Nobel laureates in Chemistry
October 19, 2021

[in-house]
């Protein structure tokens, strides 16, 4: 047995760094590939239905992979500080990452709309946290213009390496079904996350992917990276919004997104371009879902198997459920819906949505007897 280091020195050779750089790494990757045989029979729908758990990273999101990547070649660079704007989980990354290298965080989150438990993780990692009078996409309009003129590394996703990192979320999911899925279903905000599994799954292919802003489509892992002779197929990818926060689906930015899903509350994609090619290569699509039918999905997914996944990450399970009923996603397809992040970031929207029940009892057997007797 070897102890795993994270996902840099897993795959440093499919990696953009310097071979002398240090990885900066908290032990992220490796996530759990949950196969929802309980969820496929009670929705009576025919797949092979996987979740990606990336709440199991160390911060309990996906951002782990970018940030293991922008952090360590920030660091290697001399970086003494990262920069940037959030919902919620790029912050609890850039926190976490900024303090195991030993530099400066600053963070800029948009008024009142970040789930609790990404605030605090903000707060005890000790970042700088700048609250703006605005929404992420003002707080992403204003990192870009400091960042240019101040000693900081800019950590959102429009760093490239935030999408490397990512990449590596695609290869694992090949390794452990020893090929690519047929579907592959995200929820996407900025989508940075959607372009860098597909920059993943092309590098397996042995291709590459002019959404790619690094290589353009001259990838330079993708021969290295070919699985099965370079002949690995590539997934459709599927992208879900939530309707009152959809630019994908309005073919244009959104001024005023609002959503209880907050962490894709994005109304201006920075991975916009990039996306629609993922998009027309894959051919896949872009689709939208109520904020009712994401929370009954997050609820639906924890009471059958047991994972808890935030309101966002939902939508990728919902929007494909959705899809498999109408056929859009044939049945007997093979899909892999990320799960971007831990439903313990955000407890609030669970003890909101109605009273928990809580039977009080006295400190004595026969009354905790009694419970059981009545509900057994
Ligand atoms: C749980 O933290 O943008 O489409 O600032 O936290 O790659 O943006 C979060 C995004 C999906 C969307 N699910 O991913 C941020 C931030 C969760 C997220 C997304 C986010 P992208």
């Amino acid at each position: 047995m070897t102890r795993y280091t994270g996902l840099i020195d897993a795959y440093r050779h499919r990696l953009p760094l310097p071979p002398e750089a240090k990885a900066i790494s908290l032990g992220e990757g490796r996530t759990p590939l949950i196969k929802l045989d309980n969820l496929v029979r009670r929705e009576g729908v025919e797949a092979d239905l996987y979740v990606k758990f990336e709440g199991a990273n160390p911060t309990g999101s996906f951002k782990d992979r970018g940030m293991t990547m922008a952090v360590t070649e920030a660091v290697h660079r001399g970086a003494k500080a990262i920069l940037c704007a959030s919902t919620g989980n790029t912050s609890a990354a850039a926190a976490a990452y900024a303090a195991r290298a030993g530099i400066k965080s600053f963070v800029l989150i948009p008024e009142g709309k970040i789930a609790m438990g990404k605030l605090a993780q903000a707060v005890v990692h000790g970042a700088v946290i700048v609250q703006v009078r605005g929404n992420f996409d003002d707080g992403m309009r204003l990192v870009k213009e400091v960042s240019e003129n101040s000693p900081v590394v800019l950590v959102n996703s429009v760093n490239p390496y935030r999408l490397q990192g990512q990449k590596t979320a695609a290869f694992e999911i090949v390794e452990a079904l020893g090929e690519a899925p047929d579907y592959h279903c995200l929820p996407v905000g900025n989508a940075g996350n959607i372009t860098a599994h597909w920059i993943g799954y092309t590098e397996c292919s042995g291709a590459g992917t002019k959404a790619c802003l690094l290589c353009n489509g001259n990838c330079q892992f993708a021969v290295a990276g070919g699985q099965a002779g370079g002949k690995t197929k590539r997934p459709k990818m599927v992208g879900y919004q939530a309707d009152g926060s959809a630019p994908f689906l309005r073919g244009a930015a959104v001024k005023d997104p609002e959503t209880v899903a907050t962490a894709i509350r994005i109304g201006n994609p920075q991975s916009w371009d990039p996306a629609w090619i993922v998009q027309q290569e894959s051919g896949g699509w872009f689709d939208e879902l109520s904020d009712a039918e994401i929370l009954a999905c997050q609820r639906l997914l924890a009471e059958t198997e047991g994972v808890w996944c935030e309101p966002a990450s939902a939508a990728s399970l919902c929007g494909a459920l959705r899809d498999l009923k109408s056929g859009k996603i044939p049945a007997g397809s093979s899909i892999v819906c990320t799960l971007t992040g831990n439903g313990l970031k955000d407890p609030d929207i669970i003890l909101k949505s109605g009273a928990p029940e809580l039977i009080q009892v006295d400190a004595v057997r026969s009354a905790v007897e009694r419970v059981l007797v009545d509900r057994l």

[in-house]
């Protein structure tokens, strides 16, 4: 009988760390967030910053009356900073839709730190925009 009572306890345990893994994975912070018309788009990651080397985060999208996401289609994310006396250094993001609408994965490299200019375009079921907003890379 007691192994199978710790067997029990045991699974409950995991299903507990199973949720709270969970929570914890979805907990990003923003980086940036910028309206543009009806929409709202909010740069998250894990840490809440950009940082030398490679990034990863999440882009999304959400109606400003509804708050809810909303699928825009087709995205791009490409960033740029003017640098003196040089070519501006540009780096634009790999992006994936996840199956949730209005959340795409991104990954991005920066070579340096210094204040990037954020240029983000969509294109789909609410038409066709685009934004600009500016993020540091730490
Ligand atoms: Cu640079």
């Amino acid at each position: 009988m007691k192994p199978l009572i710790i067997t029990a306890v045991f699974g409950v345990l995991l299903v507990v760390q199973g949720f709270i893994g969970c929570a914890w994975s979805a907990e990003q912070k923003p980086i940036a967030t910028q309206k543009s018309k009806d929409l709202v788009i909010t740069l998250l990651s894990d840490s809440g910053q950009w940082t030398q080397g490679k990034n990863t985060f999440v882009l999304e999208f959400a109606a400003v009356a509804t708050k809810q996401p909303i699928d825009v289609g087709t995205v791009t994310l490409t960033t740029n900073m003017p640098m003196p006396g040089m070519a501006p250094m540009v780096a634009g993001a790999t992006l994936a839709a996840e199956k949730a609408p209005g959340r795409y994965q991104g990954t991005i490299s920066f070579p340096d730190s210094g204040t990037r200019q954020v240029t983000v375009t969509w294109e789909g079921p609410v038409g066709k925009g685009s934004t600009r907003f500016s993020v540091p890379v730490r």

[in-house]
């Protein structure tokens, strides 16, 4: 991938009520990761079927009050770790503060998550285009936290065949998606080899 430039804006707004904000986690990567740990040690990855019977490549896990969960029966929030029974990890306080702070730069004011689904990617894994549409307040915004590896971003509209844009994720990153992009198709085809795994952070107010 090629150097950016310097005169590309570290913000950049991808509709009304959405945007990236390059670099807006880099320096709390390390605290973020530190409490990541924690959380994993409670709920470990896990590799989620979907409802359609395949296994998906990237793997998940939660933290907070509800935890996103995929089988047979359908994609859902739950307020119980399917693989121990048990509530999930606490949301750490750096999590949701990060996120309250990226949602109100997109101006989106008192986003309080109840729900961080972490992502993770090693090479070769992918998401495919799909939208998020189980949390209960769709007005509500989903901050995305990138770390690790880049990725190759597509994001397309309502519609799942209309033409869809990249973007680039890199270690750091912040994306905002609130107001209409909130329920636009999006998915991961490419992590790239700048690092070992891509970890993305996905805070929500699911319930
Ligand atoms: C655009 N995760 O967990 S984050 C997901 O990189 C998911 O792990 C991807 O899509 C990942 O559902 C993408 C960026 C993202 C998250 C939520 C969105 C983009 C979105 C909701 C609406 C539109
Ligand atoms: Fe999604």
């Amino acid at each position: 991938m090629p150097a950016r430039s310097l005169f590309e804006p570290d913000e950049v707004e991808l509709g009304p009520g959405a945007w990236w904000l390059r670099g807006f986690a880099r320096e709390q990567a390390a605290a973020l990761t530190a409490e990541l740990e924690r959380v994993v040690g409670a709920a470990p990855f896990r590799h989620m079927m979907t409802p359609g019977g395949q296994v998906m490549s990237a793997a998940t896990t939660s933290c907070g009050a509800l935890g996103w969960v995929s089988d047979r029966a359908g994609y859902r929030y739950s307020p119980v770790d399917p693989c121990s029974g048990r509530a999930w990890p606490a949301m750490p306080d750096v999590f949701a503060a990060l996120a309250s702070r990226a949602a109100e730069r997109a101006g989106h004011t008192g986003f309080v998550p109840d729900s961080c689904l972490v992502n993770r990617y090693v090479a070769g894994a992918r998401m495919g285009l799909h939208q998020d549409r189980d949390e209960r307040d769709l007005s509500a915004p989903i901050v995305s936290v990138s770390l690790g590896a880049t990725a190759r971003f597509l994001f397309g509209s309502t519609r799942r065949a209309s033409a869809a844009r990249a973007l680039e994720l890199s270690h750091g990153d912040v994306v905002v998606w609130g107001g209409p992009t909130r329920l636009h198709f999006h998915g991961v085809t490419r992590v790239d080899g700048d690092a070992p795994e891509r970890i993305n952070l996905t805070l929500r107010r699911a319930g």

The Nobel Prize in Chemistry (in Swedish: Nobelpriset i kemi) is awarded by the Royal Swedish Academy of Sciences to scientists in various fields of chemistry. It is one of five awards established in 1895 in the will of Alfred Nobel, who died in 1896. These awards are bestowed for outstanding contributions in chemistry, physics, literature, peace, and physiology or medicine. As directed in the will, the prize is administered by the Nobel Foundation and awarded by a committee consisting of five members elected by the Royal Academy. The first Nobel Prize in Chemistry was awarded in 1901 to Jacobus Henricus van 't Hoff of the Netherlands. Each recipient receives a medal, a diploma and a cash prize that has varied over the years. In 1901, van 't Hoff received 150,782 SEK, which is equivalent to 8,402,670 SEK in December 2017. The prize is presented in Stockholm at an annual ceremony on December 10, the anniversary of Nobel's death. 25 fewer laureates received the award for contributions in the field of organic chemistry, more than any other field of chemistry. Two Nobel laureates in Chemistry, the Germans Richard Kuhn (1938) and Adolf Butenandt (1939), were not allowed to receive the prize by their governments. Later, they received the medal and diploma, but not the money. Frederick Sanger is the only laureate to receive the prize twice, in 1958 and 1980. John Bardeen is the other who received the Nobel Prize in Physics twice, in 1956 and 1972. Two other winners were also awarded in other categories: Maria Skłodowska -Curie (physics in 1903; chemistry in 1911) and Linus Carl Pauling (chemistry in 1954; peace in 1962). By 2020, the prize has been awarded to 185 individuals, including seven women: Maria Skłodowska-Curie, Irène Joliot-Curie (1935), Dorothy Hodgkin (1964), Ada Yonath (2009), Frances Arnold (2018), Emmanuelle Charpentier (2020) ) and Jennifer Doudna (2020). The Nobel Prize in Chemistry has not been awarded in eight years (1916, 1917, 1919, 1924, 1933, 1940-42). There were also nine years in which the Nobel Prize in Chemistry was postponed for a year. The prize was not awarded in 1914, as the Nobel Committee for Chemistry decided that none of that year's nominations met the necessary criteria, but it was awarded to Theodore William Richards in 1915 and counted as the prize of 1914. This precedent was followed by the prize of 1918 awarded to Fritz Haber in 1919, the 1920 prize awarded to Walther Nernst in 1921, the 1921 prize awarded to Frederick Soddy in 1922, the 1925 prize awarded to Richard Adolf Zsigmondy in 1926, the 1927 prize awarded to Heinrich Otto Wieland in 1928, the 1938 Prize awarded to Richard Kuhn in 1939, the 1943 Prize awarded to George de Hevesy in 1944, and the 1944 Prize awarded to Otto Hahn in 1945.